Robert Flaherty (1884-1951) was an American documentary filmmaker who, beginning with Nanook of the North, created a vision of human good will, curiosity, and ingenuity in adapting to nature and civilization.
Robert J. Flaherty was born in Iron Mountain, Michigan, on February 16, 1884, the son of a mining engineer who took the boy along on prospecting expeditions and to gold mines that he managed in northern Canada. Flaherty had little formal education, starting late and finishing early. He was expelled from the Michigan College of Mines after seven months, during which he spent much of his time camping in the woods. But at the college he met Frances Hubbard, a Bryn Mawr College graduate and the daughter of a distinguished academic geologist. He later married her, and she became his lifelong collaborator.
Flaherty spent the years between 1900 and 1920 as an explorer and prospector, making several hazardous expeditions to northern Canada. From 1913 to 1915, on two expeditions, Flaherty shot 70,000 feet of motion picture film of Eskimo life. The negative of this film was destroyed in a darkroom fire when Flaherty dropped a cigarette; the one surviving positive print has been lost.
In 1920 Flaherty secured the backing of a fur-trading company, Revillon Freres, to return to the north and make a film about Eskimo life. The result, Nanook of the North, was released in June 1922 to modest reviews and box office receipts but has for many decades been regarded as a classic. The film shows Nanook, an Eskimo hunter, and his family as they travel by kayak and dogsled through a frozen wasteland, surviving by hunting, fishing, and trapping.
Hollywood, which had been disinterested in Nanook, now sought Flaherty out, and in 1923 Jesse Lasky commissioned Flaherty to produce a film for Paramount Pictures. Lasky told Flaherty to "make me another Nanook. Go where you will, do what you like." Flaherty chose American Samoa. In February 1926 the resulting film, Moana, opened in New York City. It was in a review of Moana that John Grierson, later the father of the British documentary film movement, first applied the term "documentary" to a motion picture. Moana is a film of great visual beauty in which Flaherty explored the possibilities of a newly developed panchromatic film stock and with it recorded the textures of sea and skin in a Polynesian paradise. Some reviewers objected that Flaherty inappropriately included a long sequence of body-tattooing to give his film an element of conflict and suffering.
Flaherty's next major film, Man of Aran (1934), described the hard life of fishing and farming on the Aran Islands off the west coast of Ireland. Flaherty had by this time become a world figure, generally recognized as the originator of documentary film, and Man of Aran was voted the best film of the year at the Venice Film Festival of 1934. His work, however, was becoming controversial within the documentary community and awkward for the film industry. The documentary movement that grew up in 1930s in Great Britain under the leadership of John Grierson was devoted to the capacity of film to describe and influence the social conditions of modern, industrial democracies. For these filmmakers, who were also articulate theorists and critics of documentary at the time, Flaherty's work seemed to have petrified into a romantic vision that evaded the real issues of the 20th century. And for the film industry, Flaherty was difficult in other ways. He preferred to work with a small crew and to shoot enormous amounts of film over an extended period of residence and reflection, which made him an awkward problem for the system of studio production.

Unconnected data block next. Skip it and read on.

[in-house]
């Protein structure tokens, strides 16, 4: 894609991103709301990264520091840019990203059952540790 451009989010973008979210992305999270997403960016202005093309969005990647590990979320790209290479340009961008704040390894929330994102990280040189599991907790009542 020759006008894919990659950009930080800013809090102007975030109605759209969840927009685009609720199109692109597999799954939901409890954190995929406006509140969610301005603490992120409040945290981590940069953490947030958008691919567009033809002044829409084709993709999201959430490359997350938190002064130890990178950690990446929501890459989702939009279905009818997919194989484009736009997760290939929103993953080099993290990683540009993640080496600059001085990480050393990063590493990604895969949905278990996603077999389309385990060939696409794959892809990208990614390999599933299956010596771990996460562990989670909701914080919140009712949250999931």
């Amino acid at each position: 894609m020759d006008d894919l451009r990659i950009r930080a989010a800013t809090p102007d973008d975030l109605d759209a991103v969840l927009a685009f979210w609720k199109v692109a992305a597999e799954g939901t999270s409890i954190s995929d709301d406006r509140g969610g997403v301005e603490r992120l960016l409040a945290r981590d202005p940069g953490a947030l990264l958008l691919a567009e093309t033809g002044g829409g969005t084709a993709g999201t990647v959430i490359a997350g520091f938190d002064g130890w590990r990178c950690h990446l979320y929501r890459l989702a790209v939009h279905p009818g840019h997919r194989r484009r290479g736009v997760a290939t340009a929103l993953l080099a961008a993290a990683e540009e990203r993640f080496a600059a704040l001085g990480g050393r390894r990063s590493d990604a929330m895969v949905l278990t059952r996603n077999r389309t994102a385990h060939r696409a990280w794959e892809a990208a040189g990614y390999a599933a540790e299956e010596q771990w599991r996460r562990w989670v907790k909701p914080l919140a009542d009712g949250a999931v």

Flaherty's last finished work was Louisiana Story (1945), which describes, from the point of view of a Cajun boy, the introduction of oil drilling in the bayous of Louisiana. The film, sponsored by the Standard Oil Company of New Jersey, was photographed by Richard Leacock, later a major figure in American documentary, and edited by Helen van Dongen.
Flaherty's films endure, largely because of their great visual beauty, the genuine respect he showed for his subjects, and their vision of the largeness of the human spirit. The people in his films know how to cooperate, how to laugh, and how to survive both permanent hardship and the mysteries of change.
Further Reading on Robert Flaherty
Among the best works on Flaherty are Paul Rotha, Robert J. Flaherty: A Biography (1983); Arthur Calder-Marshall, The Innocent Eye: The Life of Robert J. Flaherty (1963); Frances Flaherty, The Odyssey of a Film-Maker (1960); and Richard Griffith, The World of Robert Flaherty (1953). For a guide to other sources, see William T. Murphy, Robert Flaherty: A Guide to References and Resources (1978). For a discussion of Flaherty's place in documentary film, see Erik Barnouw, Documentary: A History of the Non-Fiction Film (1974) and Richard M. Barsam, Nonfiction Film: A Critical History (1973).
Additional Biography Sources
Rotha, Paul, Robert J. Flaherty, a biography, Philadelphia: University of Pennsylvania Press, 1983.